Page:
Action Corps Weekly


April 13, 2018

In This Issue:
1. Confirmation Hearing Held
2. Grave Robber Historian Sentenced
3. VA to Host Nationwide Baby Shower
4. VFW National Home for Children
5. MIA Update

1. Confirmation Hearing Held: The Senate Committee on Veterans’ Affairs held a confirmation hearing this week for two individuals nominated by President Trump. Paul R. Lawrence was nominated to serve as the under secretary for benefits and lead the Veterans Benefits Administration at VA. This is the agency that adjudicates claims for disability compensation, disburses monthly compensation checks, administers the GI Bill and much more. Joseph L. Falvey, Jr., was nominated to serve as a judge on the United States Court of Appeals for Veterans Claims, which hears appeals filed by veterans after they have been adjudicated by the Court of Veterans Appeals. Read the testimony or view the hearing, which begins at the 3:13 mark. The committee will vote on the two pending nominations next week.

2. Grave Robber Historian Sentenced: The VFW was one of only two organizations invited by the federal government to speak at the sentencing hearing of Antonin DeHays, a French historian and archivist, who over a five-year period sold more than 430 World War II items he had stolen from the National Archives. Representing the other organization — the National Archives — was Archivist of the United States David Ferriero. Stolen were 297 dog tags and 136 other items, to include ID cards, a Bible, photos and personal letters. The items were originally obtained from the bodies of dead or captured Americans, mostly as the result of military aircraft crashes in Nazi-held territory. The Germans kept meticulous records, which were later seized by the Allies after the war. On Monday, U.S. District Court Judge Theodore Chuang in Maryland sentenced DeHays to 364 days in prison for the theft of government records and ordered him to pay more than $43,000 in restitution to the unwitting buyers who purchased the stolen goods. Said VFW spokesman Joe Davis, “DeHays isn’t just a thief, he’s a grave robber who abused the professional courtesies extended to fellow historians as a means to steal for personal gain.” About 95 percent of the stolen items have been recovered so far.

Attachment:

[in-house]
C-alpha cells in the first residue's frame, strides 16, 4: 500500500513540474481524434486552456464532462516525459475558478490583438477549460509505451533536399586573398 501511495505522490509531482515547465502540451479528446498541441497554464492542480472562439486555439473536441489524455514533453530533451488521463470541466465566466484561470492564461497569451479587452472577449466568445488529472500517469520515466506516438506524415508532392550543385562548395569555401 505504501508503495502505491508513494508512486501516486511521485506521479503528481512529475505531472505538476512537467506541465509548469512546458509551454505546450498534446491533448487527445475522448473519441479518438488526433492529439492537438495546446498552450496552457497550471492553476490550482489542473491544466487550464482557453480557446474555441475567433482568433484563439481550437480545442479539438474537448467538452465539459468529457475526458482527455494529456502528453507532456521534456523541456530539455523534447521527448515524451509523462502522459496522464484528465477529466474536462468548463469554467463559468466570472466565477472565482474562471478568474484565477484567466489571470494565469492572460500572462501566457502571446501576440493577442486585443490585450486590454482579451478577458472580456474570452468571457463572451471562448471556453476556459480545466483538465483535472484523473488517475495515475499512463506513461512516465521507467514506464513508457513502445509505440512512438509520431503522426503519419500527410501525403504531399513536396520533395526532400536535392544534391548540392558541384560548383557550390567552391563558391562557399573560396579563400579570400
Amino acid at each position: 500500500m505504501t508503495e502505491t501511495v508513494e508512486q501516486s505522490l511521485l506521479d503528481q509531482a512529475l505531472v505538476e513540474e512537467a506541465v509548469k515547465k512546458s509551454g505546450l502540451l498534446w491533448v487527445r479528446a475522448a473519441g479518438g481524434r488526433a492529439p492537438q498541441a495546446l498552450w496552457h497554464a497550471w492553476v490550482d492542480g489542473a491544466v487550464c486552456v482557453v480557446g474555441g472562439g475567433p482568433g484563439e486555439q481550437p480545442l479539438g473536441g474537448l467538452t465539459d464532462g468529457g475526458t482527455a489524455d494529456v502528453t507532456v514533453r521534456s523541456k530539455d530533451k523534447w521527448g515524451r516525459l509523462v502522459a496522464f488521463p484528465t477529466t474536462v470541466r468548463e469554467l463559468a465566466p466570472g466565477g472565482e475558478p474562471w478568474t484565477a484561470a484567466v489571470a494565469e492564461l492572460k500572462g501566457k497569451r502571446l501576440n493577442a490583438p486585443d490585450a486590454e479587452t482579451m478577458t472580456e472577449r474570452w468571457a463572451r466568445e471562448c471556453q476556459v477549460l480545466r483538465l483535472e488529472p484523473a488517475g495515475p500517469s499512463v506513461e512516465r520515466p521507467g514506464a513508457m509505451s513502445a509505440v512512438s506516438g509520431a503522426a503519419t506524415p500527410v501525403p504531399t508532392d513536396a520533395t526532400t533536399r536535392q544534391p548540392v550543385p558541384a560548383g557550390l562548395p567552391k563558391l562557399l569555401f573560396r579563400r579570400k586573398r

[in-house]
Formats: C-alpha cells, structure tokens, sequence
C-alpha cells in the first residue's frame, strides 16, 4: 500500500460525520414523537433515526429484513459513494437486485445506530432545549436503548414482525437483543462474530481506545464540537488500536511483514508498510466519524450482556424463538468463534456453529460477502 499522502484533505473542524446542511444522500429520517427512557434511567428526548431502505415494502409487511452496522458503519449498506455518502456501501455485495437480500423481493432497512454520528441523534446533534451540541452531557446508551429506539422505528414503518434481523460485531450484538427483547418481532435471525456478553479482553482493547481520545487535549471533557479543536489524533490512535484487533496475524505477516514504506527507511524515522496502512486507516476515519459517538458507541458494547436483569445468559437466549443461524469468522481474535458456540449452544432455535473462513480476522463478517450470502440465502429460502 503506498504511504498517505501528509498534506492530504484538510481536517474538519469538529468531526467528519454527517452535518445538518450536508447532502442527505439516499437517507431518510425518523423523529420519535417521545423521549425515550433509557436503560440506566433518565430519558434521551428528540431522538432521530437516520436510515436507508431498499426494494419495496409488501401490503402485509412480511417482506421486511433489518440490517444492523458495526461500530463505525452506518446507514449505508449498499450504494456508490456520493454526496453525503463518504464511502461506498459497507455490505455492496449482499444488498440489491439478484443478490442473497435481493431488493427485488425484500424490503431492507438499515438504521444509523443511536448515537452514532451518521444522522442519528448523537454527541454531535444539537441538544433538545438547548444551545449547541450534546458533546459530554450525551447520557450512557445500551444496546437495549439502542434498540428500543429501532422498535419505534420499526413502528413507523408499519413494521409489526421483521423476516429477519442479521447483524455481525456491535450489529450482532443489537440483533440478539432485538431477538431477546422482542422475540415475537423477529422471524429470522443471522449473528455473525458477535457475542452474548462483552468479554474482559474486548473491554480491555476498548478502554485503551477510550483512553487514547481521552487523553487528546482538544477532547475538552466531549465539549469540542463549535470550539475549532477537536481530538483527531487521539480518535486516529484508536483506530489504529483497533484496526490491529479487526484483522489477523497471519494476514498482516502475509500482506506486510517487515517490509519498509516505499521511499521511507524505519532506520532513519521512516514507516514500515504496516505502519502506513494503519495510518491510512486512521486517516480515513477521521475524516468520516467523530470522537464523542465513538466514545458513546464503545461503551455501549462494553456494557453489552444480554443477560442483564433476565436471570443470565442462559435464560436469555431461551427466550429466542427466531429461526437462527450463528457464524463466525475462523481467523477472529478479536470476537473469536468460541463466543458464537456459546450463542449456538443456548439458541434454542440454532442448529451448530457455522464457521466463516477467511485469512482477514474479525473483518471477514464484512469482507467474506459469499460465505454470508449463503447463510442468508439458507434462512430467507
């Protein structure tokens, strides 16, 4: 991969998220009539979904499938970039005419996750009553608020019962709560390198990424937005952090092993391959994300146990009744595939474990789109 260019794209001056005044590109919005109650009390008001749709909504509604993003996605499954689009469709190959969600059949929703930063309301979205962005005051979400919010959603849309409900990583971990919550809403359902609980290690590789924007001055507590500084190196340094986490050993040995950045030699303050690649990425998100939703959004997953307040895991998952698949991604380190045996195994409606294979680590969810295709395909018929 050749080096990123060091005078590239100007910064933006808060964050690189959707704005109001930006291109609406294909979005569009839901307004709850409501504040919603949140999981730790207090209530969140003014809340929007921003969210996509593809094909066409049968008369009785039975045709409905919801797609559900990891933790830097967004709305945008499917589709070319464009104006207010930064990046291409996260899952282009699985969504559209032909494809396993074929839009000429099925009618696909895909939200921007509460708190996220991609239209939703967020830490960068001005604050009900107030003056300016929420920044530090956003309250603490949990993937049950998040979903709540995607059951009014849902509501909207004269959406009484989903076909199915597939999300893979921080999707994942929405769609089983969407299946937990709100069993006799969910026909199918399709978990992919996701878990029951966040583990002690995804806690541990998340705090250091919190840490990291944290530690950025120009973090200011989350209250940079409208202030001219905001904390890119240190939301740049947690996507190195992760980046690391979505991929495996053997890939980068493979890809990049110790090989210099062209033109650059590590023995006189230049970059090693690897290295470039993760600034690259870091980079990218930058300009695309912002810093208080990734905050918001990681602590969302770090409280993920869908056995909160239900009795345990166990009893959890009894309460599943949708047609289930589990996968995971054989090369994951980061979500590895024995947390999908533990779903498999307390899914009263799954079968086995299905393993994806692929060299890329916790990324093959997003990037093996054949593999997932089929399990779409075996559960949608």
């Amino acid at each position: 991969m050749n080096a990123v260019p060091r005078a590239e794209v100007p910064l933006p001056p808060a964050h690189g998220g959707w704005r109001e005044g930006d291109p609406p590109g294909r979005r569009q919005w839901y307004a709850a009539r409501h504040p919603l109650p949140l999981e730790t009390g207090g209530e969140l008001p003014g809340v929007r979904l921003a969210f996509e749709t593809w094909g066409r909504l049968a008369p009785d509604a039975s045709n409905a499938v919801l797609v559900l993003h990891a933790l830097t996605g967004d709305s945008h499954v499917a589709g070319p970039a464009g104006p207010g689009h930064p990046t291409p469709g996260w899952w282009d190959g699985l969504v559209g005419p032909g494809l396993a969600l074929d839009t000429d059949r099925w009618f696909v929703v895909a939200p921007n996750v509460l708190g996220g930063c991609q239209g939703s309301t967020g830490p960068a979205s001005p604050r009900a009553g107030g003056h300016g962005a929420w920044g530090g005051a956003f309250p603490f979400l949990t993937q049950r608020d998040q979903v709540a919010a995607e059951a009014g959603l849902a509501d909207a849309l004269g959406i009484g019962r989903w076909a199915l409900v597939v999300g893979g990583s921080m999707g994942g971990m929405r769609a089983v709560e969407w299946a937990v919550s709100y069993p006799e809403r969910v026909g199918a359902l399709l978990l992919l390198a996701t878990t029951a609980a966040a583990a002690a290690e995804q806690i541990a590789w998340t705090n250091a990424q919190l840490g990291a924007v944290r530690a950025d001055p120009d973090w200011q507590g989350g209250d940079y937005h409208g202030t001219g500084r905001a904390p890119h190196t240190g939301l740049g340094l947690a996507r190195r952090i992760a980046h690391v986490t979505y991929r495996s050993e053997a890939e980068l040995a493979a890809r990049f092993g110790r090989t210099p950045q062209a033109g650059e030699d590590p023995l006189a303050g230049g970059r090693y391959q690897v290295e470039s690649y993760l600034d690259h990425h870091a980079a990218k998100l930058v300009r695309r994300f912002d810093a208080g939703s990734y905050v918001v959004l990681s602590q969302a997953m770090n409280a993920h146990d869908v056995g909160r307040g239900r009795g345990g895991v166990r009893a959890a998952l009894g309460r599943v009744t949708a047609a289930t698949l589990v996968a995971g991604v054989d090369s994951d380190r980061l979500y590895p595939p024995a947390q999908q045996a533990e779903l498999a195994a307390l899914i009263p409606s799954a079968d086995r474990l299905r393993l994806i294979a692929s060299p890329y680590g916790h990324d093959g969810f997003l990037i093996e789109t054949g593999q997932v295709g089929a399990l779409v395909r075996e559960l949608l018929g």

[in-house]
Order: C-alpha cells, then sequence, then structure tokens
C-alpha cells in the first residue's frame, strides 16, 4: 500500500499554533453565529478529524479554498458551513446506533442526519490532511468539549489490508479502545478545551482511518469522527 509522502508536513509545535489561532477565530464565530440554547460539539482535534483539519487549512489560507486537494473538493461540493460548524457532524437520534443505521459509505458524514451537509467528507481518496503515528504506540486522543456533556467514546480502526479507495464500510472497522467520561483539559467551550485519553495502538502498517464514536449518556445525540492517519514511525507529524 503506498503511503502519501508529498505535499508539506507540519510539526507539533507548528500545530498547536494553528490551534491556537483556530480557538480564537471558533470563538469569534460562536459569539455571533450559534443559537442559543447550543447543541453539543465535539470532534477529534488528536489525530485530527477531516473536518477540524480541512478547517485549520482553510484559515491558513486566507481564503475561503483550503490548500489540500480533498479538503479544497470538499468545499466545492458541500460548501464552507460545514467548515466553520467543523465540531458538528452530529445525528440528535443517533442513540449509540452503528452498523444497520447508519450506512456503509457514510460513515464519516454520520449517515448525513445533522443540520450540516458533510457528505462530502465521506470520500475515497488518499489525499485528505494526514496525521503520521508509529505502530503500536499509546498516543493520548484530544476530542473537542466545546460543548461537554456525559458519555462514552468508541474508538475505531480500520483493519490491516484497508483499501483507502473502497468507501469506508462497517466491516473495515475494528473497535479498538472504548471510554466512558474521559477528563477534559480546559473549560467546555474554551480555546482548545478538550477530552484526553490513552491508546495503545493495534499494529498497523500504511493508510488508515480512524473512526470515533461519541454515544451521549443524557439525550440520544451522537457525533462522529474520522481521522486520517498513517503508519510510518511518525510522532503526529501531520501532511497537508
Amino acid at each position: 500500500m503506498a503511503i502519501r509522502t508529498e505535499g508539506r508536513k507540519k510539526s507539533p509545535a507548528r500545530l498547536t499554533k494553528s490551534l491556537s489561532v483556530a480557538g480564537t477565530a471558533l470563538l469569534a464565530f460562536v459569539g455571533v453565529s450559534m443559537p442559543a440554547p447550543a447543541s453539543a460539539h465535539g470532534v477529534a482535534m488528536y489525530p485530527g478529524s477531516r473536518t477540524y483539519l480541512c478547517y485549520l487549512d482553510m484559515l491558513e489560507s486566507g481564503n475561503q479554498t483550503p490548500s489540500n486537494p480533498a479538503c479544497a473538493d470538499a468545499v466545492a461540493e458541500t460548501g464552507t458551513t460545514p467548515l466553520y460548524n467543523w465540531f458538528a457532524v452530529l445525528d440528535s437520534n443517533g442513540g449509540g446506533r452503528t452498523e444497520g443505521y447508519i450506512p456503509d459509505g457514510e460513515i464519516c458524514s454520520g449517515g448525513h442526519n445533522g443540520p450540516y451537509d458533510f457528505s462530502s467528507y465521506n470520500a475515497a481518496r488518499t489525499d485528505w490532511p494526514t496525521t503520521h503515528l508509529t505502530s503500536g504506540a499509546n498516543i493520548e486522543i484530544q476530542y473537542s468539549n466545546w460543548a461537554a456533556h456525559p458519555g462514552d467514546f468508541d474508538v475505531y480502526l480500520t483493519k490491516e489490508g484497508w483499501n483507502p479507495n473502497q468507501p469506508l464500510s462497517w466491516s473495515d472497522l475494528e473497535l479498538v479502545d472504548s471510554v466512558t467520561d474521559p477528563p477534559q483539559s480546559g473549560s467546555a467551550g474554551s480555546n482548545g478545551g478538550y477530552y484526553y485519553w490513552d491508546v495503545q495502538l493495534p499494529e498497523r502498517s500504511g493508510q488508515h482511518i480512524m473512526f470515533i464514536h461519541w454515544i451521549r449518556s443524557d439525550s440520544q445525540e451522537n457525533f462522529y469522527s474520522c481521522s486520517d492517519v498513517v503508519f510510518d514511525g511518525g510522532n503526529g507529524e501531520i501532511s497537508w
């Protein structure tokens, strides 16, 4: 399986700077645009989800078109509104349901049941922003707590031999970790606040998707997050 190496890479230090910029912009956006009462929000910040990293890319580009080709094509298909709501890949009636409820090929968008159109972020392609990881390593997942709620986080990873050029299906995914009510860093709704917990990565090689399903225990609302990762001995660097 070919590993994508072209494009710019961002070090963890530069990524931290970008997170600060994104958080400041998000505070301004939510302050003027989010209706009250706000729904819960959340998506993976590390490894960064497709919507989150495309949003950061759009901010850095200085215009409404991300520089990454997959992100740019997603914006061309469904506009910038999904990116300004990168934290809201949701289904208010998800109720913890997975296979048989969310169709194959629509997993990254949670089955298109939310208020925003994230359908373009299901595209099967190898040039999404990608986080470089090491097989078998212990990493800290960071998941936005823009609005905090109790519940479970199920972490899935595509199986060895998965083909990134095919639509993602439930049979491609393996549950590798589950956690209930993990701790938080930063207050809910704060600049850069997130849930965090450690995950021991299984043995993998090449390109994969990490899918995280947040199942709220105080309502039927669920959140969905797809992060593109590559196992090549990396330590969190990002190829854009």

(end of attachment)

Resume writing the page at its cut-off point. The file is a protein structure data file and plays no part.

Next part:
3. VA to Host Nationwide Baby Shower: Throughout the month of May, in celebration of Mother’s Day, VA will host baby showers at 60 different sites across the country. VA also plans to provide more than 2,400 veterans –– who are new parents or expecting ­­–– with baskets that will include a diaper bag, new baby toiletries, hair brush and comb set, bib, layette, blanket and hat. VA is currently accepting donations for these baskets which cost $50 each. Individuals and groups who are interested will also be able to volunteer at the baby shower sites. Learn more about how to volunteer, donate or find baby shower locations.

4. VFW National Home for Children: Please help connect families to the VFW National Home for Children. If your VFW Post or District runs a newsletter, website or Facebook page, please share this ad.

5. MIA Update: The Defense POW/MIA Accounting Agency has announced identification and burial updates for eight American service members who had been missing in action from WWII and Vietnam. Returning home for burial with full military honors are: